King's Royal Hussars

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The King's Royal Hussars
Kings-Royal-Hussars cap badge.gif
Cap badge of the King's Royal Hussars
Active 2 December 1992-
Country United Kingdom
Branch Army
Type Line Cavalry
Role Armoured
Size One regiment
Part of Royal Armoured Corps
Garrison/HQ RHQ (North) - Preston
RHQ (South) - Winchester
Regiment - Tidworth
March Quick - The King's Royal Hussars
Slow - Coburg
Other - The Eagle
Commanders
Colonel-in-Chief HRH The Princess Royal
Colonel of
the Regiment
General Sir Richard Shirreff KCB CBE
Insignia
Tactical Recognition Flash KRH TRF.svg
Arm Badge Crossed Kukris
From 14th/20th King's Hussars
Abbreviation KRH

The King's Royal Hussars (KRH) is a cavalry regiment of the British Army. It is part of the Royal Armoured Corps and was formed on 4 December 1992 by the amalgamation of two other regiments:

[1]

The regiment currently serves in the armoured role, equipped with Challenger 2 tanks, and is based in Tidworth, Wiltshire. It is planned to continue this role and retain its base under the Army 2020 reforms.[2]

Deployments[edit]

Since the amalgamation, the unit has been deployed to Northern Ireland, the Yugoslav Wars (Bosnia and Kosovo), Iraq and Afghanistan. Most recently, they returned from Operation Herrick in October 2012 and the last squadron will leave Afghanistan by November.[3]

Organisation[edit]

The regiment is organised into a total of five squadrons, each of which perpetuates the title of one of its antecedent regiments:

C Squadron traditionally is the senior squadron of the King's Royal Hussars in perpetuation of the honour accorded to C Squadron the 11th Hussars in Egypt.[4]

Uniform[edit]

Crimson trousers[edit]

The regiment wears crimson trousers when in ceremonial, No1 or No2 dress, and (for officers and NCOs) mess dress. They may also appear in shirt sleeve order as worn by officers, including those on secondment to the regiment from other units.[5] This distinctive feature, which is unique in the British Army, derives from the honour accorded to the 11th Hussars by Prince Albert, the future consort of Queen Victoria. The regiment, then based at Canterbury, formed the escort for the Prince from his arrival at Dover en route to his wedding in London. The Prince was so impressed with the bearing and turnout of the troops that he ordered that they should henceforth wear his livery as a mark of distinction.[6]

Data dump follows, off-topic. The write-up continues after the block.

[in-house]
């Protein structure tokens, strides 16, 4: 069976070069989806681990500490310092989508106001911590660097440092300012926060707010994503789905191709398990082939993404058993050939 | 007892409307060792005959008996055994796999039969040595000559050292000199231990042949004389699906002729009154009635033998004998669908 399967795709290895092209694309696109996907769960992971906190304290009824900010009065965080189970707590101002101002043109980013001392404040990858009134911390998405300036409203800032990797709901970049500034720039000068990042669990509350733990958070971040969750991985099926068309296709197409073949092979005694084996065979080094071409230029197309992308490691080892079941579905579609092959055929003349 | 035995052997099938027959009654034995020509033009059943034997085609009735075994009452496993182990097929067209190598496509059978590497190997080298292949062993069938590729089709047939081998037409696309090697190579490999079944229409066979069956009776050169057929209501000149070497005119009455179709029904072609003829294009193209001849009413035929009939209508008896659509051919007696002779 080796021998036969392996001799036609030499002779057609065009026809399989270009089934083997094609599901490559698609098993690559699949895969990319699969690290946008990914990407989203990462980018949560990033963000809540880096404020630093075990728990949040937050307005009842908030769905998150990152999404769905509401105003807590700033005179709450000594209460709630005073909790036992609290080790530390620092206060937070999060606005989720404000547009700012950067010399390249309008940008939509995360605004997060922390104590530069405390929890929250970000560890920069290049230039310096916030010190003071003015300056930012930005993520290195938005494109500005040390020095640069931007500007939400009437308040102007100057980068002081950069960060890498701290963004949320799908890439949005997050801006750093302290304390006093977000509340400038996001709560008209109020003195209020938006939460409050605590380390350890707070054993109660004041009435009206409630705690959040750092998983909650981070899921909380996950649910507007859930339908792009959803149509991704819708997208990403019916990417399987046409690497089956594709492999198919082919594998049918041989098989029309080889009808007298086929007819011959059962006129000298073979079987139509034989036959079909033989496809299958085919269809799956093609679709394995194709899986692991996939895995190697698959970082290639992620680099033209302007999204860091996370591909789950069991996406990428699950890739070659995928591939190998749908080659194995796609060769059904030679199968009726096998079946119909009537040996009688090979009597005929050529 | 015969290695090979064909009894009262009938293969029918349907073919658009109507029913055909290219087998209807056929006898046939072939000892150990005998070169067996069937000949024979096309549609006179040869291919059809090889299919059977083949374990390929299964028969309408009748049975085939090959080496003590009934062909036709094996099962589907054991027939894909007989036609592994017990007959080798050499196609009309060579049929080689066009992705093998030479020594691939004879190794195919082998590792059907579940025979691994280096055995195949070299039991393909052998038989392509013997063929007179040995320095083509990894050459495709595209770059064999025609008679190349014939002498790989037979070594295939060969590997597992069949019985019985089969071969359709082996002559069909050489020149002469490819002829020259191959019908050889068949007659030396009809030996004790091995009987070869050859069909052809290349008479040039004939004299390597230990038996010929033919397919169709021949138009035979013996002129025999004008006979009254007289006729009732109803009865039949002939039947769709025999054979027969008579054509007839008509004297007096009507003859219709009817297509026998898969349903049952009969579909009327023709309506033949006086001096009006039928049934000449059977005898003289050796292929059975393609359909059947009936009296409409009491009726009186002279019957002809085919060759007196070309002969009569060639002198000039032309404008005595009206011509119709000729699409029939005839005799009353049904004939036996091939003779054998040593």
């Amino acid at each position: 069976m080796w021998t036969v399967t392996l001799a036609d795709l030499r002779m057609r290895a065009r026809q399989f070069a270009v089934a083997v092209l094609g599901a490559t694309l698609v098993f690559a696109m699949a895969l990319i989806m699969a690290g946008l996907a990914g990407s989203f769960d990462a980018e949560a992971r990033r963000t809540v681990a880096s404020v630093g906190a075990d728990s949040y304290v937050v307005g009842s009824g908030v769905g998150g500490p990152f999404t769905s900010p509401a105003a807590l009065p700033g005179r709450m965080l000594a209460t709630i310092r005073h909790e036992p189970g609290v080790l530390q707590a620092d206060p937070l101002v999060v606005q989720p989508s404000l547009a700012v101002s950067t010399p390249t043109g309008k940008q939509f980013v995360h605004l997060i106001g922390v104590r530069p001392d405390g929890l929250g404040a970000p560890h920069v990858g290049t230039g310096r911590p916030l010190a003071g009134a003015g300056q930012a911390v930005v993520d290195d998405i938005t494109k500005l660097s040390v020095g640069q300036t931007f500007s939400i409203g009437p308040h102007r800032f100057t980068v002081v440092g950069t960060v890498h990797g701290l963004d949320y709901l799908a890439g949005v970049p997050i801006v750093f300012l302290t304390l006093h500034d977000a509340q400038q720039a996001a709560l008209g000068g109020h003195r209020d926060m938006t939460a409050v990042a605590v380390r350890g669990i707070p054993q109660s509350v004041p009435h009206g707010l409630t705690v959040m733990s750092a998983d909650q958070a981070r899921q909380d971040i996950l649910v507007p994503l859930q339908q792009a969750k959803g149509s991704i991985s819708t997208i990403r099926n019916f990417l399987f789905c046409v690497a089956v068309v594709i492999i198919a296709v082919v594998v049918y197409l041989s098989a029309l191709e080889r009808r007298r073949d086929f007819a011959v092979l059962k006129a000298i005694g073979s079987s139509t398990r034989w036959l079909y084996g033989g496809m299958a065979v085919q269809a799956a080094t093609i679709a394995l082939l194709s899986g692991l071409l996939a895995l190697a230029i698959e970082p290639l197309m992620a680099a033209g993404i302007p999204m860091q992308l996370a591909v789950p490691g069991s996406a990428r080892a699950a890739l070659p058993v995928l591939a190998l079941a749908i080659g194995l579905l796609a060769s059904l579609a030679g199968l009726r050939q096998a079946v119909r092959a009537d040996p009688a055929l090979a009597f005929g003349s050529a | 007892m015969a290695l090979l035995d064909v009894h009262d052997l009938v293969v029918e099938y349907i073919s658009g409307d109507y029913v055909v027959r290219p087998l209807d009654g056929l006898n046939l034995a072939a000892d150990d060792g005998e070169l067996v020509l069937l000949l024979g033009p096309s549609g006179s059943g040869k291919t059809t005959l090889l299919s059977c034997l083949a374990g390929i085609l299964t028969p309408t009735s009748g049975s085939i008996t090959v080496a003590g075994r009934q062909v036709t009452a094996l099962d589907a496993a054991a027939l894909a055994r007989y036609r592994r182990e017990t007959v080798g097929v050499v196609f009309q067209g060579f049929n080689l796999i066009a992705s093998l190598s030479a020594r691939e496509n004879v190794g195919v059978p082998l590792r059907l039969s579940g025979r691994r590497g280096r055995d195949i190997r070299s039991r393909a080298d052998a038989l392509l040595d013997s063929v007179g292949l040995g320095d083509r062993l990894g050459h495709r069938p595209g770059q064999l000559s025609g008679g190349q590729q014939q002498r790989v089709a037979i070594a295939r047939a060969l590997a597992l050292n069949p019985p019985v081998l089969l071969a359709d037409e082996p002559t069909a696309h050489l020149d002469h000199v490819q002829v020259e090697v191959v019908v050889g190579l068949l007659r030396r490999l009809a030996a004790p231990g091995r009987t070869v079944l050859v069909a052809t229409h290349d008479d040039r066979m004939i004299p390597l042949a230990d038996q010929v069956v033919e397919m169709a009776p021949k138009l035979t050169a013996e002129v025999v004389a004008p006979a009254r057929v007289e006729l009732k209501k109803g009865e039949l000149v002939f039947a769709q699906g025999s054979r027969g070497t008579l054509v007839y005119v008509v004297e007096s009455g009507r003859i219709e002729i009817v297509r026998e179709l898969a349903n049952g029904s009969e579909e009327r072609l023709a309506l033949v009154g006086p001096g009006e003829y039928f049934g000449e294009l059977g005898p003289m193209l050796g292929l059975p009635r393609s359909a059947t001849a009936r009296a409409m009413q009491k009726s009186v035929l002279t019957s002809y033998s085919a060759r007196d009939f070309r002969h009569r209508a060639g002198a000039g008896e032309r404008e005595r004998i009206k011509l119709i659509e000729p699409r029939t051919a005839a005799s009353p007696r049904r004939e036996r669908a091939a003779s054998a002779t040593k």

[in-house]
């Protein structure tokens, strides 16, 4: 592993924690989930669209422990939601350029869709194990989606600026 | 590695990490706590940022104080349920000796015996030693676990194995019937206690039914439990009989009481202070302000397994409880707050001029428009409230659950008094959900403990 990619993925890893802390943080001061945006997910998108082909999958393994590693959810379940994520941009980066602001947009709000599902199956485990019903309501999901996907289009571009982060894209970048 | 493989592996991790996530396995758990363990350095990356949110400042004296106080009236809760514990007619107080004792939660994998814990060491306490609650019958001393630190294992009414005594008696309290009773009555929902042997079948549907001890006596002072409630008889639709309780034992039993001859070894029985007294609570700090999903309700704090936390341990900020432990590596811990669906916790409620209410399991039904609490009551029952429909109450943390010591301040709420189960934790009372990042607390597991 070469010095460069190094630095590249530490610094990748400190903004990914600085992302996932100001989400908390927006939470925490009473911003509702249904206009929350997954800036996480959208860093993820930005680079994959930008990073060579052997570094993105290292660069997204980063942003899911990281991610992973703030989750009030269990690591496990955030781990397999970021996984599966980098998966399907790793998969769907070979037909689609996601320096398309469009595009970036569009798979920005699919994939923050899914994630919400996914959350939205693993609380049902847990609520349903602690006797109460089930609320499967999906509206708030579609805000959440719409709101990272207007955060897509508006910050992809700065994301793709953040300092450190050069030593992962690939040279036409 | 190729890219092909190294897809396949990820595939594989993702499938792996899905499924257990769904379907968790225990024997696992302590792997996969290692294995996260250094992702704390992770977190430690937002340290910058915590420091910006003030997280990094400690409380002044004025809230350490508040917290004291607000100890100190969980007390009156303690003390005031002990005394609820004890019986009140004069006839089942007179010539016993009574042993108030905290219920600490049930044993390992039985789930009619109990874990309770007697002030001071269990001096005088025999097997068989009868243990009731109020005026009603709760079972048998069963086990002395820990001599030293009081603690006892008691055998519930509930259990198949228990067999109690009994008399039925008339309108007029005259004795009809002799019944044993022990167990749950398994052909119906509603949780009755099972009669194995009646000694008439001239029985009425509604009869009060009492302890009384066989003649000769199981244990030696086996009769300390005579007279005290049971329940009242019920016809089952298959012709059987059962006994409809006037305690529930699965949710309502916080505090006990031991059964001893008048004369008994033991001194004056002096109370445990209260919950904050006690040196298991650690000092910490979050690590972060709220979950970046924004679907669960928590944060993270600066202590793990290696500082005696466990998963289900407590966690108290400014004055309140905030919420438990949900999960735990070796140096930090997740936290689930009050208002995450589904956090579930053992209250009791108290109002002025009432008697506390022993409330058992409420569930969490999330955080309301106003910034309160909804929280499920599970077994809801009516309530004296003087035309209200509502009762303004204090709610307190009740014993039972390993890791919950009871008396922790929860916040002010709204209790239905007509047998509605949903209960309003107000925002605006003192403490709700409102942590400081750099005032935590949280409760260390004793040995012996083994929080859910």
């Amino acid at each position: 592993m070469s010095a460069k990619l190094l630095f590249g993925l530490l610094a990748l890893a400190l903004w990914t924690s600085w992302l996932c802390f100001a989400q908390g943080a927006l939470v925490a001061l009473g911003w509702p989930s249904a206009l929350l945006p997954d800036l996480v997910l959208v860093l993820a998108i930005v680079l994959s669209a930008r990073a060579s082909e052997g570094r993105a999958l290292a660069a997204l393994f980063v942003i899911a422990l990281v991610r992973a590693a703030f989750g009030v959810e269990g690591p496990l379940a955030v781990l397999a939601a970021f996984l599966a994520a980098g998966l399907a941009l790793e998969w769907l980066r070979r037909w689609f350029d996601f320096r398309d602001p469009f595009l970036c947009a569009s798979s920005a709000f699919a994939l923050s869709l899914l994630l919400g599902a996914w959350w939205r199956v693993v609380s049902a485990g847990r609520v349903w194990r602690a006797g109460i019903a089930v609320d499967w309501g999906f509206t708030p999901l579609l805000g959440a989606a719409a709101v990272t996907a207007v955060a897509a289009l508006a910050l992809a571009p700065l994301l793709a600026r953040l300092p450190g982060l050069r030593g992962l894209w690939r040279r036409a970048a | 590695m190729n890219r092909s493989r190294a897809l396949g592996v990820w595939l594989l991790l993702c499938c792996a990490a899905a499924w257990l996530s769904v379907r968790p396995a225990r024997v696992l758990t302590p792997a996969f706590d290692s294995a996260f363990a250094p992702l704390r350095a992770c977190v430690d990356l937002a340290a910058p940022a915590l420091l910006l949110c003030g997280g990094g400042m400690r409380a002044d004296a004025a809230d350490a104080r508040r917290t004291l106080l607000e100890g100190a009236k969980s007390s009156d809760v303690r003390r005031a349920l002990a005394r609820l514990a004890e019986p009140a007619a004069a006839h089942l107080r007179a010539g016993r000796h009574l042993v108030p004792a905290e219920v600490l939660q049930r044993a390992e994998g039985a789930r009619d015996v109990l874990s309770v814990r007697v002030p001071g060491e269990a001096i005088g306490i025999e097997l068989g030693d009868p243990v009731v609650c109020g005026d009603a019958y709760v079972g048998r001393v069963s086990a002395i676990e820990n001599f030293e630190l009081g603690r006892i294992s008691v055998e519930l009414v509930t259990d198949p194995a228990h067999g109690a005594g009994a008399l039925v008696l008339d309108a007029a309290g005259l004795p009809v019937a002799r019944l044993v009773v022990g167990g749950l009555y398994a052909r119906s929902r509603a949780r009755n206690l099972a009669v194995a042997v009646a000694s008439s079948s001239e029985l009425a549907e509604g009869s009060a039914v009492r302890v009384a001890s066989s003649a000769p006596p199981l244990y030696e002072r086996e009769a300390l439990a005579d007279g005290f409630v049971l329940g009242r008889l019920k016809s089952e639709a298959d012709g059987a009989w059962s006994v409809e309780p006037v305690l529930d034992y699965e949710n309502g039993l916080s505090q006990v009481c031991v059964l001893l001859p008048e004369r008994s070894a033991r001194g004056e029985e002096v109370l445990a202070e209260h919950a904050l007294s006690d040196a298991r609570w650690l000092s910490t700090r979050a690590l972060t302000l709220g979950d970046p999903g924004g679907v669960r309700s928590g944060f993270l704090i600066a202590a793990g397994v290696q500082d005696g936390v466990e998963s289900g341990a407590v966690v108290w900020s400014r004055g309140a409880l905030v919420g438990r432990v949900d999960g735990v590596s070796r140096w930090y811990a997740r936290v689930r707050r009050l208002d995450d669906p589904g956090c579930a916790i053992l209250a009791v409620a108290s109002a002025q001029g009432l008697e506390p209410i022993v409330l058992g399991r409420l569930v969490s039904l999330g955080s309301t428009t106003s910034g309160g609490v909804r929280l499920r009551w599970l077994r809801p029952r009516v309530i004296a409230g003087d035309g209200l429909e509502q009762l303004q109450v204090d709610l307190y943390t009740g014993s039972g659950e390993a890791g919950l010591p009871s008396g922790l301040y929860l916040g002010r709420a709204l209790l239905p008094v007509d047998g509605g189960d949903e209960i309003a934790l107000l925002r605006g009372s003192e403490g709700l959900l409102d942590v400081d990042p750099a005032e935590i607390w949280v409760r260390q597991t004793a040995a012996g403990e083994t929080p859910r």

Brown beret[edit]

The regiment wears a unique brown beret. This practice began when the 11th Hussars were mechanized in 1928. It was found that the traditional forage cap with a peak was inconvenient when peering through an armoured sight, so it was decided to adopt a beret. It is believed that the brown colour was selected by the then quartermaster's wife as a practical choice for working with dirty, oily vehicles, rather than nice, clean horses. The beret was originally worn without a cap badge but with a broad crimson band. This band is represented today by the crimson patch backing the cap badge.[7] Since 2003 the Royal Wessex Yeomanry has also worn the brown beret.

The Gurkha link[edit]

6th Gurkhas Crossed Kukris Shoulder Flash.PNG

The KRH wear the crossed kukri of the Gurkhas as an arm badge. This relates back to 1945 when C Squadron, 14th/20th King's Hussars assaulted the town of Medicina in Italy alongside the 2nd Battalion, 6th Gurkha Rifles, inflicting heavy losses on the German defenders despite being outnumbered. In commemoration of this action the 14/20 adopted the crossed kukri badge, a tradition maintained by the KRH.

Alliances[edit]

Affiliated Yeomanry[edit]

Order of precedence[edit]

Preceded by
9th/12th Royal Lancers
(Prince of Wales's)
Cavalry Order of Precedence Succeeded by
The Light Dragoons

Notable officers[edit]

References[edit]

  1. ^ The King's Royal Hussars - History and Traditions
  2. ^ "Regular Army Basing Plan - 5 Mar 2013". Ministry of Defence. 
  3. ^ "King's Royal Hussars return home from Afghanistan". MoD. 22 October 2012. 
  4. ^ Journal of The King's Royal Hussars 1992
  5. ^ "The Regiment - The King's Own Royal Hussars" Issue 9
  6. ^ Journal of The King's Royal Hussars 1992
  7. ^ Journal of The King's Royal Hussars 1992

External links[edit]